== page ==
No one is operating from a ‘business as usual’ model anymore. Bedrooms have been converted to offices by day, and businesses have quickly adopted new systems in order to be agile during this incredibly surreal time. Many, many have lost jobs, and the economy is taking a hit. Whilst some small businesses may weather this storm and open their doors again, they may not endure the following months as spending is influenced by tighter personal budgets and decreased household incomes. It’s truly a scary and uncertain time for many, and when things are uncertain, there are lots of questions that are being asked. Ultimately though, we’re wondering what will our future bring?
In preparation for a post-COVID economic stimulus, and in the pursuit of job-creation, Auckland Council’s Governing Body, along with Central Government are assessing what are called ‘shovel ready projects’ to launch into once we’re out of lock down. There was some debate around how we best prioritise these potential projects, with some Councillor’s leaning on job opportunity as the primary driver, whilst others counter they should respond to the environment and be designed for the future, not be projects designed for yesterday or today, but for tomorrow. The final set of criteria to assist project rating was resolved by the Emergency Committee as below:
In addition we supported the inclusion of two regional programmes for consideration as ‘shovel-ready’: a programme of sports field development and a local tracks programme.
It has long been held that ‘disruption’ leads to innovation. We saw it following the Christchurch Earthquakes where a horrendous natural disaster created opportunity for communities to strengthen, for urban design to flourish, be experimental and future-focused, where gaps were filled and neglected areas were beautified and activated. What has emerged in Christchurch is a far more dynamic city, home to incredibly empowered and engaged communities that have taken the opportunity to collaboratively redesign what they want to see in their neighbourhoods. Without disruption the landscape for reinvention would simply not have been there.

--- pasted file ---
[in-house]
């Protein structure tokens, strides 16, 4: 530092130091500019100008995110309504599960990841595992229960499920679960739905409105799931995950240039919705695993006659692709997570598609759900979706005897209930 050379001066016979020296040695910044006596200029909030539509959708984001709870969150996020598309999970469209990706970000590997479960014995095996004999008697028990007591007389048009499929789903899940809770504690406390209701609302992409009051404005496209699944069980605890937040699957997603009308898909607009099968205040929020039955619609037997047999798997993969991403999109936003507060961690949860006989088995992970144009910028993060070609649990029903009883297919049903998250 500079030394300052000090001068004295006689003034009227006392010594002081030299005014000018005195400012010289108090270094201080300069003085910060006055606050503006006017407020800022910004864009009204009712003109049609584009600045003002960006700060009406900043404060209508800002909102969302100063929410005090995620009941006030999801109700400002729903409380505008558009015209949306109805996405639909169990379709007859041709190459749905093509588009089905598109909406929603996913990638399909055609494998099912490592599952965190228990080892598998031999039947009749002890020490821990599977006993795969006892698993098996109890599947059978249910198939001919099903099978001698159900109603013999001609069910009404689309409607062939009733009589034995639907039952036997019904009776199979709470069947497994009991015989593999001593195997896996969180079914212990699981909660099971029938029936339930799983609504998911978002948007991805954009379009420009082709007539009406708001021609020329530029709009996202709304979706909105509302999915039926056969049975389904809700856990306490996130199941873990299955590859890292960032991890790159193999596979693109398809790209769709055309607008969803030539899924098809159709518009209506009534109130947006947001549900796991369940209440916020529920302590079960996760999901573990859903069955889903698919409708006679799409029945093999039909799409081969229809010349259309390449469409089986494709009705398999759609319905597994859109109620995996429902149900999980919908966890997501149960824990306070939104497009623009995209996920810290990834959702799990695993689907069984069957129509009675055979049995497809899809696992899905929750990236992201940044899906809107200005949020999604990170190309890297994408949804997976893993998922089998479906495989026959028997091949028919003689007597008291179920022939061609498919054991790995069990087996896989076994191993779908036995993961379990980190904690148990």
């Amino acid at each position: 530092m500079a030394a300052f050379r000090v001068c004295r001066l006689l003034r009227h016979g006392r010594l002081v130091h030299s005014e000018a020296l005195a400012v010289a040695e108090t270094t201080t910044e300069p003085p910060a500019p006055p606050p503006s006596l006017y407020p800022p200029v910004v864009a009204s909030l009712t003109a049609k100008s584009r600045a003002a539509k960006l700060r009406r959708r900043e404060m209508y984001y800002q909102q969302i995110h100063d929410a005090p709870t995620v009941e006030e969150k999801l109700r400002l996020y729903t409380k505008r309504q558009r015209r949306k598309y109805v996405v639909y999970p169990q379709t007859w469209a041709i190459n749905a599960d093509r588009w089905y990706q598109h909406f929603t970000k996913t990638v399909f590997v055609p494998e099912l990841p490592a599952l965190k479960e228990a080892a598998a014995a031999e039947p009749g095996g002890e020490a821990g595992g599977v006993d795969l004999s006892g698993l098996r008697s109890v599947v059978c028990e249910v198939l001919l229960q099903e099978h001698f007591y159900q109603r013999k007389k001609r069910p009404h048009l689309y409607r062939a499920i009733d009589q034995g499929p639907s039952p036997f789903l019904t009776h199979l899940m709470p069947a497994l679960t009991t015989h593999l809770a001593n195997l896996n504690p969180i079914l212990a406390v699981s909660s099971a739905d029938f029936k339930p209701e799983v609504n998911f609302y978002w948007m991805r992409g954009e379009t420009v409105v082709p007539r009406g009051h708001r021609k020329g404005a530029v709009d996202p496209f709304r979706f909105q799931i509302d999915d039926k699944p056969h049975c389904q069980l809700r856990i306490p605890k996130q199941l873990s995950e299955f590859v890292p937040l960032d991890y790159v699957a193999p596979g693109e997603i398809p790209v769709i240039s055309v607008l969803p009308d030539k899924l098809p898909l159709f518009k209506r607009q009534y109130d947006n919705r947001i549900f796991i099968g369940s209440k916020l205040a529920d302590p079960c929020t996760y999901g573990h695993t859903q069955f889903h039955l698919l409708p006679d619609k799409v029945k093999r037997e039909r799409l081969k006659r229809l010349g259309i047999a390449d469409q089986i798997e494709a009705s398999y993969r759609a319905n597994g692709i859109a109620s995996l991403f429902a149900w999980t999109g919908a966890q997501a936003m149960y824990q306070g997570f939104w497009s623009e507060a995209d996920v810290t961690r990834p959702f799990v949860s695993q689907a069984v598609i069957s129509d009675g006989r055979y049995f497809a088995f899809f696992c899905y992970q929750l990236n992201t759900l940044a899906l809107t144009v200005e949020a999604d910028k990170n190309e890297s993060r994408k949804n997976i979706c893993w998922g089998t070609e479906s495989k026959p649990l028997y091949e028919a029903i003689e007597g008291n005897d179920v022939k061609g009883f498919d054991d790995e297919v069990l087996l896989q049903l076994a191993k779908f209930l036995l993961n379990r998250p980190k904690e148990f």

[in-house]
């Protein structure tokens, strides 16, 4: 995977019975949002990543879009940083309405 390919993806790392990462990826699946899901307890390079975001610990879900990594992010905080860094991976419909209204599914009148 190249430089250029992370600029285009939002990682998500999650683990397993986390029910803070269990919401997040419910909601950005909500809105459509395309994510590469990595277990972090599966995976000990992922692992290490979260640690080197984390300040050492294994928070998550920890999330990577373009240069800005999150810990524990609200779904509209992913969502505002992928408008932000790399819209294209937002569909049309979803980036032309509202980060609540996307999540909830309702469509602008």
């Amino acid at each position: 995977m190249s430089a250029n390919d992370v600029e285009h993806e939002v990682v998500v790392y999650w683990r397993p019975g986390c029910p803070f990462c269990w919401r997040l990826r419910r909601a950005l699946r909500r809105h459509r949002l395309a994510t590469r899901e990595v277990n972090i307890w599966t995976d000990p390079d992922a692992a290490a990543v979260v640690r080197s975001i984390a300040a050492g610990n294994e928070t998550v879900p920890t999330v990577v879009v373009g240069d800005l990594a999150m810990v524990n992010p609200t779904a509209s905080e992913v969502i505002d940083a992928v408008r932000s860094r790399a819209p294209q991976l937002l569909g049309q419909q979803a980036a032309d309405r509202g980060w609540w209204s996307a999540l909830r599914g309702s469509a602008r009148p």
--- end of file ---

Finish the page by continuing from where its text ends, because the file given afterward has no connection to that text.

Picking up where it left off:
So too in our city (and the rest of NZ) will we see the opportunity to prepare our place for the future. Things don’t happen quickly, this is widely understood, but our decisions now, more than ever, must consider what we want our place to look like for future generations. Our decisions need to honour the environment and respond to the climate emergency, we must create a more equitable and liveable city where urban design is in harmony with the natural environment, rather than in opposition to it.
We need to be encouraging more active modes of transport; literally leaving the car behind in preference of connected cycleways, wider footpaths that are safe and accessible and can accommodate micro-mobility, strollers and wheelchairs (and our new need for greater personal space!). Public transport needs to be electric and clean, integrated and efficient. We need to be pushing for a sustainable city model where we grow up, not out, where commercial areas are pedestrianized and localized, so more of us can live and work in the same part of the city. Future buildings should employ regenerative design principals, not focusing solely on sustainability (or nothing at all – our BAU model!); we should see a large uptake on the incorporation of green roofs and skins, thermal efficiency and what should eventuate are inspiring places for work and education.
Town centres need civic squares that offer opportunity to connect, engage and be creative; and the design of civic space should reflect our cultural narratives and uniqueness, as well as meet our need for art creation and appreciation. Town centres and transport infrastructure should be well-lit and safe for use and barriers to access should be removed.
Let’s be leaders in this space, just as we were in our response to this pandemic, and take it as an opportunity to build a city that stands the test of time.
Elected member of the Devonport-Takapuna Local Board for the 2019-2022 Election Term.